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As an athlete, Chantal Petitclerc has many wins to her credit, but there was one that was truly history making. In July 2002, she won the gold medal in the 800m at the Commonwealth Games in Manchester, England — her time was 1' 52.92". It was the first wheelchair event to be fully integrated into the program of a major international non-disabled competition. In winning an "official" gold medal, she became the first disabled athlete in the history of sports to register a result for her country's team at such an event. From then on, standout performances just became par for Petitclerc's course.

In Athens at the 2004 Paralympics, she racked up an impressive five gold medals. She smashed the 800m record again at the 2006 Commonwealth Games in Melbourne, Australia, where she was also the flag bearer for the opening ceremonies. Her most recent triumph — some twenty years into her national team career — was another five gold-medal haul at the 2008 Beijing Paralympic games. She threw in two new world records and one new Paralympic record for good measure, making her one of the world's most decorated track athletes, period. "I knew I wanted to be the best wheelchair racer in history," she recounts. "I just didn't think Canadians would cheer so loudly for and be one of the best parts of the dream."

A member of the national team since 1988, Petitclerc competed in the Paralympic Games for the first time in Barcelona in 1992, returning with two bronze medals, the start of an impressive collection that now includes an Olympic medal, twenty-one Paralympic medals, fourteen of them gold.

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Petitclerc lost the use of both of her legs in an accident when she was thirteen, but discovered her direction in life when her high school phys-ed teacher convinced her to try swimming. It was her first contact with sports and training, and it set her on the path to what would become her love affair with wheelchair racing.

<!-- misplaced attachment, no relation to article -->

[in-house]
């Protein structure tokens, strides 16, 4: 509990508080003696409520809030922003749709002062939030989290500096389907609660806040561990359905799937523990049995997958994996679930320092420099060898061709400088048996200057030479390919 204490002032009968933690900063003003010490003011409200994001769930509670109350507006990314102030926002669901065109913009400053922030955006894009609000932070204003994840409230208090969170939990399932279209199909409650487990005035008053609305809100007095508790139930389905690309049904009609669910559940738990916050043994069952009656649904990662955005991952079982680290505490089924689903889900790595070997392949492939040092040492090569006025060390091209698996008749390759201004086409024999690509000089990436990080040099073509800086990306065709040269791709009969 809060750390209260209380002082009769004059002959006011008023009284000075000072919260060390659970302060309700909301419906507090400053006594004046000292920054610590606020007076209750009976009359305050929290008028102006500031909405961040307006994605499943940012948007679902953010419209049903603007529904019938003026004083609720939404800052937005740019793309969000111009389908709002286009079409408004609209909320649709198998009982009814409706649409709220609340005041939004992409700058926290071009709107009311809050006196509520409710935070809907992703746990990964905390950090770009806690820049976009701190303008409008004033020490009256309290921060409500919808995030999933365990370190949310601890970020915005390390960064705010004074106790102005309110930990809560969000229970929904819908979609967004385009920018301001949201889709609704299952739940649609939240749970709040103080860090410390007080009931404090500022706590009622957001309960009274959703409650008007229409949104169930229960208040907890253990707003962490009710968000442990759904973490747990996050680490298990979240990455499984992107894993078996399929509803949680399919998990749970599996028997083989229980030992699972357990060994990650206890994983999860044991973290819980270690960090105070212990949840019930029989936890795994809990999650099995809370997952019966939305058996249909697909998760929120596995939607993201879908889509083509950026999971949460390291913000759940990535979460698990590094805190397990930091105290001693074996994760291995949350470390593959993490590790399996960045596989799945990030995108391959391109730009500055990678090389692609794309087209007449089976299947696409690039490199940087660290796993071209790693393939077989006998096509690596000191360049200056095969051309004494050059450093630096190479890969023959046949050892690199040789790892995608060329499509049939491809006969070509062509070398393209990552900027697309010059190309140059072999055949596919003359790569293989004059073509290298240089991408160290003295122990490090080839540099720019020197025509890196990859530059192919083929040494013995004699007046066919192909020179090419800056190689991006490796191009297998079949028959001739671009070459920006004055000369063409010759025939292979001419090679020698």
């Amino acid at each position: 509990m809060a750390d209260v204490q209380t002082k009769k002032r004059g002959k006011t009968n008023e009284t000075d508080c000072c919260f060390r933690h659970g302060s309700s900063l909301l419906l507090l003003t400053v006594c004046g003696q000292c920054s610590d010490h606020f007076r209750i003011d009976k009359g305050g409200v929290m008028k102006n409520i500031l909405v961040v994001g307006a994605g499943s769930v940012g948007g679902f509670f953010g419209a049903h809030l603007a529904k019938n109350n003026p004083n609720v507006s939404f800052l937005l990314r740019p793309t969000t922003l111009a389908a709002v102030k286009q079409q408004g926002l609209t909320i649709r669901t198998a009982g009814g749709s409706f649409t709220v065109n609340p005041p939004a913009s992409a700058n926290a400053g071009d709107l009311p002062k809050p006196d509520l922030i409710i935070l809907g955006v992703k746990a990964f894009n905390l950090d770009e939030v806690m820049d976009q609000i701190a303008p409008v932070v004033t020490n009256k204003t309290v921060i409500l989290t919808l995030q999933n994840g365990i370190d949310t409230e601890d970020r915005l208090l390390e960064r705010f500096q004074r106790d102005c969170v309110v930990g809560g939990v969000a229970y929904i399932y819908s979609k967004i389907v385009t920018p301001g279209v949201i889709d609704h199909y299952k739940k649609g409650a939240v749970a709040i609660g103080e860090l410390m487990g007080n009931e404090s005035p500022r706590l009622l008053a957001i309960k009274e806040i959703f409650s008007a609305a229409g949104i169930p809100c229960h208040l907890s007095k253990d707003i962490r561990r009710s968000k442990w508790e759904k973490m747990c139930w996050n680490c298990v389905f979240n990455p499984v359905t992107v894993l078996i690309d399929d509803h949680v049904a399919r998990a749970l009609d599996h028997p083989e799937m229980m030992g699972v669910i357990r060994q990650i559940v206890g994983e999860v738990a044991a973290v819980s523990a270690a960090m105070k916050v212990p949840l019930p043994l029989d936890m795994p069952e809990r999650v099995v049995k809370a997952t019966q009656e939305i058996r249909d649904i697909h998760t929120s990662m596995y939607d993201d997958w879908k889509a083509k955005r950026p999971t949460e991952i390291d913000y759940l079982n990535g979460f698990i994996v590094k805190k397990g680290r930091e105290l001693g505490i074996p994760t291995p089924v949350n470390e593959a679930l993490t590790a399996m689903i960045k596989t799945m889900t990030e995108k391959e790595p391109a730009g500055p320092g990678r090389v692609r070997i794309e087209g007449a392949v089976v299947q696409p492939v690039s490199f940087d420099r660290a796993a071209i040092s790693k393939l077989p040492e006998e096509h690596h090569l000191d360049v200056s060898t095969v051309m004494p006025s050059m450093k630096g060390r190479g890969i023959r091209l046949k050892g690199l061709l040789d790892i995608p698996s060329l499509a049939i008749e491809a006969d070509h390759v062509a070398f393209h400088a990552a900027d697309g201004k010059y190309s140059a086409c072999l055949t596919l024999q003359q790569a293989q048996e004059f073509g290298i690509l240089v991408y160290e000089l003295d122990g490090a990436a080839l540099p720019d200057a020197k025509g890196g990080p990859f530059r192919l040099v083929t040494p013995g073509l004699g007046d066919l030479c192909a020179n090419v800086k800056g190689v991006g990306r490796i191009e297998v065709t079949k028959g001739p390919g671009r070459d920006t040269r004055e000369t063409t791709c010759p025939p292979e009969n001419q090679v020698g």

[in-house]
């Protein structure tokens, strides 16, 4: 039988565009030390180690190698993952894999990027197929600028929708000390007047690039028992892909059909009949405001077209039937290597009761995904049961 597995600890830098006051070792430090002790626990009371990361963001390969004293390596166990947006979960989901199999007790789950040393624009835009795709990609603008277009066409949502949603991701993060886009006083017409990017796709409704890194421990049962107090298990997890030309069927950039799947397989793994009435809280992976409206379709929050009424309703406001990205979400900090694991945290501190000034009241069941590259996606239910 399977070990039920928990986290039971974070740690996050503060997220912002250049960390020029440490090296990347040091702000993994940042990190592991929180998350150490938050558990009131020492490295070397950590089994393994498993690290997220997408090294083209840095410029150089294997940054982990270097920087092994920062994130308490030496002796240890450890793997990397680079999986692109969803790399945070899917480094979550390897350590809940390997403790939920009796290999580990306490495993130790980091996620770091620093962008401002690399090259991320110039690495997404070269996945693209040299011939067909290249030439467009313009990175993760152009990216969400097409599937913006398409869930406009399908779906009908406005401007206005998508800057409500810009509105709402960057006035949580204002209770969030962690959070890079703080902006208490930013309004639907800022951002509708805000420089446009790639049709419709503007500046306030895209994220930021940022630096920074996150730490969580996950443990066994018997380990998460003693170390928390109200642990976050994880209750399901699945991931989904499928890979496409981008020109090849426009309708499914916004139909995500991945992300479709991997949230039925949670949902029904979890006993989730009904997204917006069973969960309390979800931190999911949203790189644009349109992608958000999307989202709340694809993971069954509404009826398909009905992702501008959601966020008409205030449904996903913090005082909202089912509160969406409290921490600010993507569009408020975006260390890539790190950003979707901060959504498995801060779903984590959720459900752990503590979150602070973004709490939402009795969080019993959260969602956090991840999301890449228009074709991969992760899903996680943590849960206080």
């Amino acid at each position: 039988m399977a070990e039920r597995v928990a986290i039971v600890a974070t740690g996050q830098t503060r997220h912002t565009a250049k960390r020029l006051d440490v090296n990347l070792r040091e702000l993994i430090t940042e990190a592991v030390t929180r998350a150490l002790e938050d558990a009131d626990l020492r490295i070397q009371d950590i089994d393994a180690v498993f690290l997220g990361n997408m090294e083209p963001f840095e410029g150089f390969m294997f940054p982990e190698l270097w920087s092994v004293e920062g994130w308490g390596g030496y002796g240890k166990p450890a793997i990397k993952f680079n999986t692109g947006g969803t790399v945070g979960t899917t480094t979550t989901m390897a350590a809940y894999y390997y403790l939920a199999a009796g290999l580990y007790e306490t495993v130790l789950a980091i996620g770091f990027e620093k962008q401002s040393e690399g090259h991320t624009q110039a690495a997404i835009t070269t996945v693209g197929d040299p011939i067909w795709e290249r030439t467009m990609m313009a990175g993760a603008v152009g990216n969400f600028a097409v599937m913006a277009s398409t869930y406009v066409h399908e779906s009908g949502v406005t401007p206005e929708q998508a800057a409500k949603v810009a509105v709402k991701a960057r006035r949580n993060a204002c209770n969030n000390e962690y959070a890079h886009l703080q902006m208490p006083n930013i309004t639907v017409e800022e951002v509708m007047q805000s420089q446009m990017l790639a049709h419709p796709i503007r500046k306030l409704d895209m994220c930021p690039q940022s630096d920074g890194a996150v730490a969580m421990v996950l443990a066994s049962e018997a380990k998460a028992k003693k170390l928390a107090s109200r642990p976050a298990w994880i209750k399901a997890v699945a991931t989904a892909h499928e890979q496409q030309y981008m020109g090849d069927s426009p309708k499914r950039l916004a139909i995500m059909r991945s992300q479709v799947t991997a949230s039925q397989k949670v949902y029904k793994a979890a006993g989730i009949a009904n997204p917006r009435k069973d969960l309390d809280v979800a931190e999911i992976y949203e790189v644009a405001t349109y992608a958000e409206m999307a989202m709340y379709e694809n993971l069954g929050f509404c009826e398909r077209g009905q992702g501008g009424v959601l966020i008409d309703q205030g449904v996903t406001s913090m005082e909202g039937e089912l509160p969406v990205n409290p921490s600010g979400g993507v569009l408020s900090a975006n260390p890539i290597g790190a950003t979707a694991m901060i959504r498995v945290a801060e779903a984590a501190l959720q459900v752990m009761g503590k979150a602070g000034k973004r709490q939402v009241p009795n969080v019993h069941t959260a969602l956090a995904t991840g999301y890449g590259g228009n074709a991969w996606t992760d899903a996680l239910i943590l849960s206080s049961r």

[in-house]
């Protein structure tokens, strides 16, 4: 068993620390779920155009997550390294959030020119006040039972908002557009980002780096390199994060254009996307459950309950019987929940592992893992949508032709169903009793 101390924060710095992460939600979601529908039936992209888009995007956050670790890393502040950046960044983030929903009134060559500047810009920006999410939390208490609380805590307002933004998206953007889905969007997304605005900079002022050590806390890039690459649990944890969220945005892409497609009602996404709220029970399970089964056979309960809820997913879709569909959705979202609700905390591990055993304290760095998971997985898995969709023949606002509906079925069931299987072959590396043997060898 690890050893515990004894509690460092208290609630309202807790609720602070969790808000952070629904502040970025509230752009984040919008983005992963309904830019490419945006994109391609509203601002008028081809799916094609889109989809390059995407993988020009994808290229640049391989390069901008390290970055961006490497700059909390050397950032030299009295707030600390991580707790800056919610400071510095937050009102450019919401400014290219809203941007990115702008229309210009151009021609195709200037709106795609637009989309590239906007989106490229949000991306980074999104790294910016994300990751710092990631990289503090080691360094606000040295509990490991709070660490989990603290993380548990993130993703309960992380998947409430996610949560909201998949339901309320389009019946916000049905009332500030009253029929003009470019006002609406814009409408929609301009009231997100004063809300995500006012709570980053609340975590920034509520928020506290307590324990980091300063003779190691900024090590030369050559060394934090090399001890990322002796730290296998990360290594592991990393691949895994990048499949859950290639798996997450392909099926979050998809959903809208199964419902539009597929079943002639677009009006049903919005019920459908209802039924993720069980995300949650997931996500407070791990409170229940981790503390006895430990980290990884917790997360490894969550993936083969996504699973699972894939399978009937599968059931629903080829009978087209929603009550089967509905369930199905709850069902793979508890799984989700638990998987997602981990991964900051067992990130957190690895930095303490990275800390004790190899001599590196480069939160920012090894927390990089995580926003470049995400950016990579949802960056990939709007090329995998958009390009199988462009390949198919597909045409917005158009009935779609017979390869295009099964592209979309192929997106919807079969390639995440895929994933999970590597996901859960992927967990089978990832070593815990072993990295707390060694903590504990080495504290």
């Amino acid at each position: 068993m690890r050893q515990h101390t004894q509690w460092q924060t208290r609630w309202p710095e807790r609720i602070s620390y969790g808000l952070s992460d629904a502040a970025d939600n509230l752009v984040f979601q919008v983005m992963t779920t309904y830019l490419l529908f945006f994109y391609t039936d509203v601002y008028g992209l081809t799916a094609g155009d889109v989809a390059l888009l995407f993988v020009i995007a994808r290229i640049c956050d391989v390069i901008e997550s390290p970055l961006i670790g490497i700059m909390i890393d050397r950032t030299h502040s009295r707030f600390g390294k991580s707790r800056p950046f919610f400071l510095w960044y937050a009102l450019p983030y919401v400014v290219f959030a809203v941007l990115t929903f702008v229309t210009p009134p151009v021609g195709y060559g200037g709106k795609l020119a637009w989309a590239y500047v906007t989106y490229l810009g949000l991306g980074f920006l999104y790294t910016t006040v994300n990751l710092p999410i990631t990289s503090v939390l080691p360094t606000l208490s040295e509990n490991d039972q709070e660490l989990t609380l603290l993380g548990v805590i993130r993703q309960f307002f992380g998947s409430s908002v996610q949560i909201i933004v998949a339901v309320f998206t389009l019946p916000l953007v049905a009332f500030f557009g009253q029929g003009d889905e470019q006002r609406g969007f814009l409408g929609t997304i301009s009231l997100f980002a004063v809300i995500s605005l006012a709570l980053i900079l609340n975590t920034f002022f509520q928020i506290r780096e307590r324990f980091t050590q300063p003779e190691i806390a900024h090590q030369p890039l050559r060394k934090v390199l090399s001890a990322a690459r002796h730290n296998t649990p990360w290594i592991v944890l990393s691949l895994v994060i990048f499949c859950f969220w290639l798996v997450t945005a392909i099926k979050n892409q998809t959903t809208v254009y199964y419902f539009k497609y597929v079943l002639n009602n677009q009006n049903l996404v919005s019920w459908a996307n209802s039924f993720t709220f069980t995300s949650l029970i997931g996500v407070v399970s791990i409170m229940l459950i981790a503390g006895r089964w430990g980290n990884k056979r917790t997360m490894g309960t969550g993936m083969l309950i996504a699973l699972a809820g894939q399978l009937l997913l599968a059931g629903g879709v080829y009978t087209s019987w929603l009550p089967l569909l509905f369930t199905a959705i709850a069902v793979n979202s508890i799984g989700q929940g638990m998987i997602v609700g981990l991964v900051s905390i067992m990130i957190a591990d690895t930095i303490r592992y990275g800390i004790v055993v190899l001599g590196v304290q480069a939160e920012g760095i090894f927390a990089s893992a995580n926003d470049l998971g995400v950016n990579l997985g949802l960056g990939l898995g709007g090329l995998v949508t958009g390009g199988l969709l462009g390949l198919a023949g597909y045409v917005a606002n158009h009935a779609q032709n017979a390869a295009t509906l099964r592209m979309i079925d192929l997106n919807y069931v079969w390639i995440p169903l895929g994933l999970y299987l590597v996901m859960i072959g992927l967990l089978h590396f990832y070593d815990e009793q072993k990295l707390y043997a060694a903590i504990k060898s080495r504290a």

When she was eighteen, Pierre Pomerleau, a trainer at University Laval in Quebec City, introduced her to wheelchair sports. Using a homemade wheelchair, Petitclerc took part in her first race and, well, came in dead last. But nevertheless a long and fruitful career had begun. While Chantal was developing her skills as a wheelchair athlete, she pursued her studies—first in social sciences at the CEGEP de Sainte-Foy; and then in history at the University of Alberta, where she registered in order to be able to train with Peter Eriksson. He remains her coach to this day.

Chantal Petitclerc is a highly sought after speaker, and shares her story with dozens of groups each year, both throughout Canada and abroad. She participates in projects by various Paralympic athletics and sports organizations, in addition to working as a spokesperson for Défi Sportif in Montréal and as an ambassador for the international Right to Play organization. In 2010, Chantal was elected to the boards of the Canadian Paralympic Committee and of the Canadian Center for Ethics in Sport.

Today, Chantal Today, Chantal Petitclerc is the only Canadian to medal at the Olympic, Paralympic and Commonwealth Games, not to mention being the current the world record holder for the 100m, 200m, 400m, 800m and 1500m. But such massive success and years in the international spotlight haven't made her immune to the thrill of receiving a star on Canada's Walk of Fame.

"My first emotion upon hearing I won a star was excitement," she recalls, "Then I wondered what I was going to wear! Then I got even more excited when I realized what great company I'm in. It's fun and glamorous, but most importantly, it tells the world that there is no such thing as too big a dream — that everything is possible.


Interesting note
Petitclerc competed in the Paralympic Games for the first time in Barcelona in 1992, returning with two bronze medals, the start of collection that now includes twenty one Paralympic medals.
Inductees



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